14 September 2010, Reuters Africa
Fatih Birol, Chief Economist at the IEA, said the resilience of emerging economies such as China and India, which were growing quickly, might be sufficient to protect the rest of the world from a return to recession. “When I look at developing nations such as China, the Middle East and Russia, which can be seen as leading indcators, they do not signal a double dip. They may save the rest of the world.” Birol said.
19 July 2010, The Wall Street Journal
China overtook the U.S. as the world’s biggest energy user last year, suggesting continued strength in global fuel-demand growth, according to the International Energy Agency. Fatih Birol, the IEA Chief Economist said: “as China overtakes the U.S. as the world’s largest energy consumer, it is not only a domestic issue for China, but has repercussions for the rest of the world not only in supply terms, but also in how the energy is consumed. If China uses electric cars, hybrids and so on, they will impose the manufacturing line on most of the rest of the world.”
19 July 2010, Bloomberg Businessweek
China overtook the US last year to become the world’s biggest energy user, the International Energy Agency revealed yesterday. According to Fatih Birol, Chief economist at the IEA, the US had improved the efficiency with which it uses energy by 2.5 per cent annually during that time, while China managed only a 1.7 per cent annual improvement. Birol said: “In the 2000, the US consumed twice as much energy as China, now China consumes more than the US”.
19 July 2010, The Financial Times
Uncertainty in the energy markets is at an unprecedented level, causing distortions all around, asserted Fatih Birol, the IEA chief economist of the Paris-based International Energy Agency, while making the inaugural remarks on the second day of the World Energy Congress in Montreal. Birol also stressed that the gas glut would continue for a longer period of time than earlier anticipated and this would impact the global energy balance for some time to come, as cheap gas would put pressure on competing fuel.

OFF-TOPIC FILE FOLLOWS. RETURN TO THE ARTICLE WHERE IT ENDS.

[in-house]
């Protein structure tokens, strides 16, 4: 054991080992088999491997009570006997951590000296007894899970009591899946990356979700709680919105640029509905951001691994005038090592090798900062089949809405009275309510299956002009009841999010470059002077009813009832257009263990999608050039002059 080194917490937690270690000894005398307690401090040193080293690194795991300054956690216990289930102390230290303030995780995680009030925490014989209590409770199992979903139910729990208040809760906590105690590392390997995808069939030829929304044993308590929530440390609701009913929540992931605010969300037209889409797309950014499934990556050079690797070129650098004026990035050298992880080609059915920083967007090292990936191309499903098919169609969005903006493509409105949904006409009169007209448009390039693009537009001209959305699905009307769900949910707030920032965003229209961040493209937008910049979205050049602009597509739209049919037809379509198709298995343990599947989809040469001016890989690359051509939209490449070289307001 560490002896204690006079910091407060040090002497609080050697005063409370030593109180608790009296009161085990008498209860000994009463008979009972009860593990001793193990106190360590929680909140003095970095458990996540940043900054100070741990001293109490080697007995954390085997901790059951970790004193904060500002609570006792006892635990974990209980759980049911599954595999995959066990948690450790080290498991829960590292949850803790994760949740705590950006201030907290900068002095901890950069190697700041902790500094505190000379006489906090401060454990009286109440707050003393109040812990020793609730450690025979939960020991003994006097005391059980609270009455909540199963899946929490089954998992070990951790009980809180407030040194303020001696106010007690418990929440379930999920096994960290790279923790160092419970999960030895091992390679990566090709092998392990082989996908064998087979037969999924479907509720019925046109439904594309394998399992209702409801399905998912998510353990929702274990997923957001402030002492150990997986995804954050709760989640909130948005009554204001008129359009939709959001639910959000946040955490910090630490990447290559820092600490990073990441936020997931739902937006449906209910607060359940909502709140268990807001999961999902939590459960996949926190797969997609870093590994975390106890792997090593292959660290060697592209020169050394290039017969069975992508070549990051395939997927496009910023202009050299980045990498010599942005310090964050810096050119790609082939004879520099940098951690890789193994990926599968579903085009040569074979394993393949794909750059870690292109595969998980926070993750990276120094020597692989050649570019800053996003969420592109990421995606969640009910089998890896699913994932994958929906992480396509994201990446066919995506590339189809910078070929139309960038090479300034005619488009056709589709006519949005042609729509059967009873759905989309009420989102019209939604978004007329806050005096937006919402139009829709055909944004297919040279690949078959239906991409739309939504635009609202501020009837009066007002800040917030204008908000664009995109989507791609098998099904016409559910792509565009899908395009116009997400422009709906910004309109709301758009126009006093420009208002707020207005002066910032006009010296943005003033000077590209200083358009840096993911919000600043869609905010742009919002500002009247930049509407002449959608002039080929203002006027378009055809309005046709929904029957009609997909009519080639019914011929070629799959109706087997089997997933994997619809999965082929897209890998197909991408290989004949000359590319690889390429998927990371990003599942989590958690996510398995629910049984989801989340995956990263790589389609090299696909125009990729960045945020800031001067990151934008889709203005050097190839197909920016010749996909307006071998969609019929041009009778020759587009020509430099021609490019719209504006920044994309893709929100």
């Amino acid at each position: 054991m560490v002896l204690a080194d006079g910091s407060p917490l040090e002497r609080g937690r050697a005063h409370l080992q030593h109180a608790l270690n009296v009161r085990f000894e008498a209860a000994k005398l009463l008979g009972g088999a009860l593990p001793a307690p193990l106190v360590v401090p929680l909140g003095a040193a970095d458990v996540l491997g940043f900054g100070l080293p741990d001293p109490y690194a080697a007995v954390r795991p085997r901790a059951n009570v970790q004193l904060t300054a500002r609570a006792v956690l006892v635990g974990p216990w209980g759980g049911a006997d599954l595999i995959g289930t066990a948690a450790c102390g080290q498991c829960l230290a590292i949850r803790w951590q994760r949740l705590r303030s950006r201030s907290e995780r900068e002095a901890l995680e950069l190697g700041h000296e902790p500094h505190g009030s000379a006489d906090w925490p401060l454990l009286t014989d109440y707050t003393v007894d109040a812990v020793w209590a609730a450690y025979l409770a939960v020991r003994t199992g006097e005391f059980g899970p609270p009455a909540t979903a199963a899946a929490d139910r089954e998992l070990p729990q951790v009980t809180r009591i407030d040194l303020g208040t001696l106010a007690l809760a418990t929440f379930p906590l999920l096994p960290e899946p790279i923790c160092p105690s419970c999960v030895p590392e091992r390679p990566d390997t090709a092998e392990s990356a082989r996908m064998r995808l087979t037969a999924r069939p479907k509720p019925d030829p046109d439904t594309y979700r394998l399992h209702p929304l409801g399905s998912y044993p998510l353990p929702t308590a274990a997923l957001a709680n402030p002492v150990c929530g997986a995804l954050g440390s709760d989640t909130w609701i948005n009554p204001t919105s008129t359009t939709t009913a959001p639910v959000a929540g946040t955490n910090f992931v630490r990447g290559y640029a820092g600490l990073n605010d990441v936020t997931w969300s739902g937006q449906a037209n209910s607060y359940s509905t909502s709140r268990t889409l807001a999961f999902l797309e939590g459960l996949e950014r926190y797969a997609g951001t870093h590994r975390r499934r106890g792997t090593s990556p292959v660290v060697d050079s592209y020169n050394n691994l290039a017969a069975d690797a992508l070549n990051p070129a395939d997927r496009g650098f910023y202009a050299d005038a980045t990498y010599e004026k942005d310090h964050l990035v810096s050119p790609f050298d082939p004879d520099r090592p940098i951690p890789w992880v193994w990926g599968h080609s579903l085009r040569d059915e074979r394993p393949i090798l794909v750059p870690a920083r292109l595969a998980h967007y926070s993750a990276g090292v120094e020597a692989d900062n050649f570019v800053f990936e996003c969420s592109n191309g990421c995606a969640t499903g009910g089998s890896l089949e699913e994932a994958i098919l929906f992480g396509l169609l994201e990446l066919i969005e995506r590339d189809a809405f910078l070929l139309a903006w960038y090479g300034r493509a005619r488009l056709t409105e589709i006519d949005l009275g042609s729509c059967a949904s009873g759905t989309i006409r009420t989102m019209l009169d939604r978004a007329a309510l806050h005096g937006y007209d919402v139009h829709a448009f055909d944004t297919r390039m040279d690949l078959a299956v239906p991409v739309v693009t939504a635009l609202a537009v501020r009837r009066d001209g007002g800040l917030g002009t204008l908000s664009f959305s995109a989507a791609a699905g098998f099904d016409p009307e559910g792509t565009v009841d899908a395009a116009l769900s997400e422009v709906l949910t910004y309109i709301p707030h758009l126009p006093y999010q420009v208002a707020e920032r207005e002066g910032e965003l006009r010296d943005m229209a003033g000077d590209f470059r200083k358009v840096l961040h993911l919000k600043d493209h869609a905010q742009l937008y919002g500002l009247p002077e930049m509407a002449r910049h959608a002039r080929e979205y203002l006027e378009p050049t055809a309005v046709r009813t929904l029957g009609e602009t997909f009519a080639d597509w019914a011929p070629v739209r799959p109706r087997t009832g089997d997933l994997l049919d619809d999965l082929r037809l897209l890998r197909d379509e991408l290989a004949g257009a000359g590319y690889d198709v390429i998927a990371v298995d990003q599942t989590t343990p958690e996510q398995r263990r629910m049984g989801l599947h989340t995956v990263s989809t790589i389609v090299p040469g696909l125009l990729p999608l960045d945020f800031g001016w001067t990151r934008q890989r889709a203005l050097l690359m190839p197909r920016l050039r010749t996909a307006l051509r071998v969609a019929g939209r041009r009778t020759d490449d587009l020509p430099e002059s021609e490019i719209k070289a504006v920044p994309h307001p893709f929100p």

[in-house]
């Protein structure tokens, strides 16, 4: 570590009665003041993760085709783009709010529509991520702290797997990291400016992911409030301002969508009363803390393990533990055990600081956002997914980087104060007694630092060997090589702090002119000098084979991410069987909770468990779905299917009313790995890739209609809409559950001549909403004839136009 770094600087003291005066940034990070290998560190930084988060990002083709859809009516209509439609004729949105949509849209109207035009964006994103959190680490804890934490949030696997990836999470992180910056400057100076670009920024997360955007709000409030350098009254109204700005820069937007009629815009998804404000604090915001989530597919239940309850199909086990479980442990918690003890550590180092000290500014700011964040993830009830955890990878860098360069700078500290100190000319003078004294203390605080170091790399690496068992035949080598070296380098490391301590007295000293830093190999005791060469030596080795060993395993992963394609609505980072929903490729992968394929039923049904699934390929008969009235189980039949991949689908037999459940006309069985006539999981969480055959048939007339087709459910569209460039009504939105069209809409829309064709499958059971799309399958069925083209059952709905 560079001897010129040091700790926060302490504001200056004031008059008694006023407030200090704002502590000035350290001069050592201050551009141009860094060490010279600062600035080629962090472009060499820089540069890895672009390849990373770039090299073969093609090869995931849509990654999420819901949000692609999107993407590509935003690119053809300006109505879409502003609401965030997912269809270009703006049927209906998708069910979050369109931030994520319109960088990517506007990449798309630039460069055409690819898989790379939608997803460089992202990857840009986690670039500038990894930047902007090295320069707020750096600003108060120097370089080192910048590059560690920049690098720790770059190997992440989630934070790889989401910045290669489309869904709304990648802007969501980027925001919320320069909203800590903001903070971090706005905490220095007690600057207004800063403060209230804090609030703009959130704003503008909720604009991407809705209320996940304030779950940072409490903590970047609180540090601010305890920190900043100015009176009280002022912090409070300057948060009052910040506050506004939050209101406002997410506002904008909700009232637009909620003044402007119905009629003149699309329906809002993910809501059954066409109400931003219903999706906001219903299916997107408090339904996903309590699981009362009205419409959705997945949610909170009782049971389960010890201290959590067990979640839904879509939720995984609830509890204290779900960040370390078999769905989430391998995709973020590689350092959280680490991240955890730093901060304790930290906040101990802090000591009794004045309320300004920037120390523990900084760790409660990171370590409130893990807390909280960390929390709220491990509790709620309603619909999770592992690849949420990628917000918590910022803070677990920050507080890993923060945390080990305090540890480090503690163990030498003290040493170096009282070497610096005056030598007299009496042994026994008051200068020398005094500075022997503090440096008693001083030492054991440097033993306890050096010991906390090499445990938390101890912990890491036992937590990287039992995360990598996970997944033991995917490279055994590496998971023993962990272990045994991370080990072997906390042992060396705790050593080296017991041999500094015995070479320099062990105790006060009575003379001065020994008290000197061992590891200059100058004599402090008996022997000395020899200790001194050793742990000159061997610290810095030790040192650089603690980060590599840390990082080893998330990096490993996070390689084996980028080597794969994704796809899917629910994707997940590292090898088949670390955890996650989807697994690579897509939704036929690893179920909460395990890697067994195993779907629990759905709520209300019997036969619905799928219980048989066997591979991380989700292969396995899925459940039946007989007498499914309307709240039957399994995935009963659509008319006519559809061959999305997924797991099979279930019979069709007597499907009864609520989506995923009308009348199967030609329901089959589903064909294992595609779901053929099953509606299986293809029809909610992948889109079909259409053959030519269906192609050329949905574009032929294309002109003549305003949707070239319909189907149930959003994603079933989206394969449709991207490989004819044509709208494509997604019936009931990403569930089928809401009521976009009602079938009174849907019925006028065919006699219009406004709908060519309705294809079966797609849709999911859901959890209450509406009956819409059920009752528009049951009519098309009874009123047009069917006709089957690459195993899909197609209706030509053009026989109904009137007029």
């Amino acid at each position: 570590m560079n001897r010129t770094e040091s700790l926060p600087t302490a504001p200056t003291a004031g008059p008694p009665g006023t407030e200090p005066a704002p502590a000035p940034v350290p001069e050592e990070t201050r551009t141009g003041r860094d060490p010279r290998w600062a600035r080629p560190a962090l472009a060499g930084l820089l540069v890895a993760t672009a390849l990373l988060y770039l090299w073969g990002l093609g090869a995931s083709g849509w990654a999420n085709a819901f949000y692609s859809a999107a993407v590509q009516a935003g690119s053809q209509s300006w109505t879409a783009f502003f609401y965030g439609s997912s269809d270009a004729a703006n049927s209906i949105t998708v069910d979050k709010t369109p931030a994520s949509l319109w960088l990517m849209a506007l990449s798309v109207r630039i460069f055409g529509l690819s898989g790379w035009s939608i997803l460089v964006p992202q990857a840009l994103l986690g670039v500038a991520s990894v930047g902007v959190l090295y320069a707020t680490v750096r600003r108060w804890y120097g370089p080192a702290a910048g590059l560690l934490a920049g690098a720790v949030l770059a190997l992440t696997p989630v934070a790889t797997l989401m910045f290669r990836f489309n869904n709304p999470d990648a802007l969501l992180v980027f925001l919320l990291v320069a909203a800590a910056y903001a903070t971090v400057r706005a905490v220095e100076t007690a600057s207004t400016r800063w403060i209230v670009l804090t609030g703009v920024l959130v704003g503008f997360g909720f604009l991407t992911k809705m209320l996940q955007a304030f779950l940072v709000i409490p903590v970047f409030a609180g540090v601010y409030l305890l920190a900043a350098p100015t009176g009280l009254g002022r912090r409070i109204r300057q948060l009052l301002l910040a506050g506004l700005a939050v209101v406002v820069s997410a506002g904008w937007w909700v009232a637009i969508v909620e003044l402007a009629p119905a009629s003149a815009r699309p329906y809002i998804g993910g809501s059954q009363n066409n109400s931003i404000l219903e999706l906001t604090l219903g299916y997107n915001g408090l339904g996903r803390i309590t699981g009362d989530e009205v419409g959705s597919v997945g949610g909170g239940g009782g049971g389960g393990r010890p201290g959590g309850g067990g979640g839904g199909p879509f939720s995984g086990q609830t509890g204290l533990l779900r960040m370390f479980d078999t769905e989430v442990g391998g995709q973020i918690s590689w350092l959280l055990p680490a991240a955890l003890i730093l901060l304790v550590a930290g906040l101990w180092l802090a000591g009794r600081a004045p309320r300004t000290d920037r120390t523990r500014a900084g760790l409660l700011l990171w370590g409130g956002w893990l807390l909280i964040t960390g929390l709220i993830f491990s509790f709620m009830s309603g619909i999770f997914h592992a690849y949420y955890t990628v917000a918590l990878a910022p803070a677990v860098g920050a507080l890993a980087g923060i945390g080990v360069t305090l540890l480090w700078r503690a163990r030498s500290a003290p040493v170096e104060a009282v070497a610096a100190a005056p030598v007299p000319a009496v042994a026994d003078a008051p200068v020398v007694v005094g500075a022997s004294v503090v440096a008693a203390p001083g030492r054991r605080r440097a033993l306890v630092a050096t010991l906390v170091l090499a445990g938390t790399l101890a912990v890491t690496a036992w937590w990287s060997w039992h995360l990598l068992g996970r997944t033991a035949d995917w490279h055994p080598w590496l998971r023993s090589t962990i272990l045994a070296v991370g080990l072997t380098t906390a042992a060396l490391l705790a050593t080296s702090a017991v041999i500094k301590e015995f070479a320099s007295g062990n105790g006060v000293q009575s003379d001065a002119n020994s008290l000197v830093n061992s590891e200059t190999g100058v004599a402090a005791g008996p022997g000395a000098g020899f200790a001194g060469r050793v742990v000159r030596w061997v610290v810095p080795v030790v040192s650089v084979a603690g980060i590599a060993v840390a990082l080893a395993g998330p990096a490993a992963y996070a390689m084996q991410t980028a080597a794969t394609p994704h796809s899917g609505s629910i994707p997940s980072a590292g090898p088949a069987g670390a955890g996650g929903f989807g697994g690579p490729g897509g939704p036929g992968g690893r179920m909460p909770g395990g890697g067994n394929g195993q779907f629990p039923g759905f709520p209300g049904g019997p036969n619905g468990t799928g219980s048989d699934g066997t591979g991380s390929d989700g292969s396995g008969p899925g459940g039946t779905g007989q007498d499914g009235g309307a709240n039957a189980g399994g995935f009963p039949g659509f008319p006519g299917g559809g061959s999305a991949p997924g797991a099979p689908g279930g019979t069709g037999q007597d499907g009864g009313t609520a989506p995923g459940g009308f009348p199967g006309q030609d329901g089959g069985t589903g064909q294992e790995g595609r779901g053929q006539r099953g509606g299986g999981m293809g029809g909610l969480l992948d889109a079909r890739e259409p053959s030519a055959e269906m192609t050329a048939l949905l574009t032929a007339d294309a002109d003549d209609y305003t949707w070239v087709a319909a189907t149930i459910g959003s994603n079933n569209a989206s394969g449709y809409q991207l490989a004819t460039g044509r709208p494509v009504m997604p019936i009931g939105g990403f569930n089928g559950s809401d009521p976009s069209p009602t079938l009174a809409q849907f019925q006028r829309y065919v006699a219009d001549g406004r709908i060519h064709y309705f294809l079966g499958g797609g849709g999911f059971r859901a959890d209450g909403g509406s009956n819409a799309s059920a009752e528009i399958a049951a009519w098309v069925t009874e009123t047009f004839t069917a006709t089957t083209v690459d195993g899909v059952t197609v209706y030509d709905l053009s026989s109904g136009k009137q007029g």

7 July 2010, Reuters India
Article on China’s energy challenges and worries that these could become an international problem, likely to trouble any global efforts to try to avoid environmental damage from rising temperatures. The IEA Chief Economist, Fatih Birol said that of China will not be able to meet its own goals on energy efficiency, the chances of avoiding global warming “are very close to zero”.
5 July 2010, The New York Times
According to new data from International Energy Agency, China is now the worlds biggest energy consumer surpassing for the first time the US. Fatih Birol, the IEA Chief Economist, interview by WSJ said: “The fact that China overtook the U.S. as the worlds largest energy consumer symbolizes the start of a new age in the history of energy”. He added that China is expected to build over the next 15 years some 1,000 gigawatts of new power-generation capacity, approximately the total amount of electricity-generation capacity in the U.S. currently.
4 July 2010, The Arab News
Speaking about the world fuel subsidies, the IEA Chief Economist, Fatih Birol said he expected substantial price reforms in countries with the largest subsidies, which include Russia and China, and that discussions were taking place in Iran. “We are hearing positive signals” he said, adding that eliminating the subsidies would cut greenhouse gasses blamed for global warming and help the world reach a target to prevent temperatures from rising by over 2 degrees Celsius by 2030.
28 June 2010, The Australian
This first exhaustive study of the financial assistance devoted to oil, natural gas and coal consumption prepared by IEA, OPEC, OECD and World Bank combined on request of G20, reported countries spend more than $550 billion in energy subsidies a year, about 75 percent more than previously thought. Fatih Birol, the IEA Chief Economist, commenting the results of the study said he believes removing subsidies would be a policy that could change the energy game "quickly and substantially."
22 June 2010, Platts
Fatih Birol, the IEA Chief Economist, speaking at the Oil Companies Congress in London said: “if this moratorium (about US offshore drilling ban) continues and there are delays, this may in the next five years worldwide lead to some 900,000 barrels per day of delays. Then, if the new safety regulations end up increasing the cost of drilling substantially the competitiveness of the offshore industry will be badly damaged". “If these two things come together” – he added - “I see an ever-growing reliance on onshore basins with a number of NOCs. This is from an oil security point of view a crucial question”.
22 June 2010, NewsDaily
At an oil industry meeting in London, Fatih Birol, the IEA Chief Economist, said he was worried that following the Gulf Of Mexico oil spill, government will impose high-cost regulations on the sector, which will drive away investment. He said “some new regulation is inevitable, but governments need to be aware of the unintended consequences.”